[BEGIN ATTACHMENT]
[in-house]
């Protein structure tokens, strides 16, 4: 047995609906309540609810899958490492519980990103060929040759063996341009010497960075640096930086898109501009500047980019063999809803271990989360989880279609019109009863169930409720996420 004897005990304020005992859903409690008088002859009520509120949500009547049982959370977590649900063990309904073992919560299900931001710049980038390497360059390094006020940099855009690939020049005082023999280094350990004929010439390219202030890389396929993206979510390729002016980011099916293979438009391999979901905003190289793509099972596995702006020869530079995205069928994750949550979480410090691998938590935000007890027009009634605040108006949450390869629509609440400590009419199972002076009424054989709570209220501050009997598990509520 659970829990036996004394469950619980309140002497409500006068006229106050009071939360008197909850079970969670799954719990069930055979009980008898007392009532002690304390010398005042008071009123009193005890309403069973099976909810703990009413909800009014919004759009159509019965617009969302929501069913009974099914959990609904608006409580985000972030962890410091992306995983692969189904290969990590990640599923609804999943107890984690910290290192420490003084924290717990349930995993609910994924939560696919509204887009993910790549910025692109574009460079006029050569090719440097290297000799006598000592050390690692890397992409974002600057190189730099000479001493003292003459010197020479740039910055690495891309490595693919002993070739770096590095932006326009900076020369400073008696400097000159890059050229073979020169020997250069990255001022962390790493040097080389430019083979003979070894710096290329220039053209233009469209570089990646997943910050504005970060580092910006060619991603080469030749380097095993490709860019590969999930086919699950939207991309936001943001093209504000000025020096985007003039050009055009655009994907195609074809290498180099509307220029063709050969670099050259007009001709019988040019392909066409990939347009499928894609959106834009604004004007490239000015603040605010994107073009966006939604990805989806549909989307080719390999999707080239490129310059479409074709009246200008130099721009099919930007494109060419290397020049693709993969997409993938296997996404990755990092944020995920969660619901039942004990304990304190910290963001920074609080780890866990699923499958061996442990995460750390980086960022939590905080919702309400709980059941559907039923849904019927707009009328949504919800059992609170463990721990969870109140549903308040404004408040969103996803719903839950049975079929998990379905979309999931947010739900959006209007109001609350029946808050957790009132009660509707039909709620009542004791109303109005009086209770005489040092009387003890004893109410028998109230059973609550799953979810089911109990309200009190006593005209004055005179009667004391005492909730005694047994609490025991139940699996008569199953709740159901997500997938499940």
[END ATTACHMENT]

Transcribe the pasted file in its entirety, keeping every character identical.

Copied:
[in-house]
């Protein structure tokens, strides 16, 4: 047995609906309540609810899958490492519980990103060929040759063996341009010497960075640096930086898109501009500047980019063999809803271990989360989880279609019109009863169930409720996420 004897005990304020005992859903409690008088002859009520509120949500009547049982959370977590649900063990309904073992919560299900931001710049980038390497360059390094006020940099855009690939020049005082023999280094350990004929010439390219202030890389396929993206979510390729002016980011099916293979438009391999979901905003190289793509099972596995702006020869530079995205069928994750949550979480410090691998938590935000007890027009009634605040108006949450390869629509609440400590009419199972002076009424054989709570209220501050009997598990509520 659970829990036996004394469950619980309140002497409500006068006229106050009071939360008197909850079970969670799954719990069930055979009980008898007392009532002690304390010398005042008071009123009193005890309403069973099976909810703990009413909800009014919004759009159509019965617009969302929501069913009974099914959990609904608006409580985000972030962890410091992306995983692969189904290969990590990640599923609804999943107890984690910290290192420490003084924290717990349930995993609910994924939560696919509204887009993910790549910025692109574009460079006029050569090719440097290297000799006598000592050390690692890397992409974002600057190189730099000479001493003292003459010197020479740039910055690495891309490595693919002993070739770096590095932006326009900076020369400073008696400097000159890059050229073979020169020997250069990255001022962390790493040097080389430019083979003979070894710096290329220039053209233009469209570089990646997943910050504005970060580092910006060619991603080469030749380097095993490709860019590969999930086919699950939207991309936001943001093209504000000025020096985007003039050009055009655009994907195609074809290498180099509307220029063709050969670099050259007009001709019988040019392909066409990939347009499928894609959106834009604004004007490239000015603040605010994107073009966006939604990805989806549909989307080719390999999707080239490129310059479409074709009246200008130099721009099919930007494109060419290397020049693709993969997409993938296997996404990755990092944020995920969660619901039942004990304990304190910290963001920074609080780890866990699923499958061996442990995460750390980086960022939590905080919702309400709980059941559907039923849904019927707009009328949504919800059992609170463990721990969870109140549903308040404004408040969103996803719903839950049975079929998990379905979309999931947010739900959006209007109001609350029946808050957790009132009660509707039909709620009542004791109303109005009086209770005489040092009387003890004893109410028998109230059973609550799953979810089911109990309200009190006593005209004055005179009667004391005492909730005694047994609490025991139940699996008569199953709740159901997500997938499940």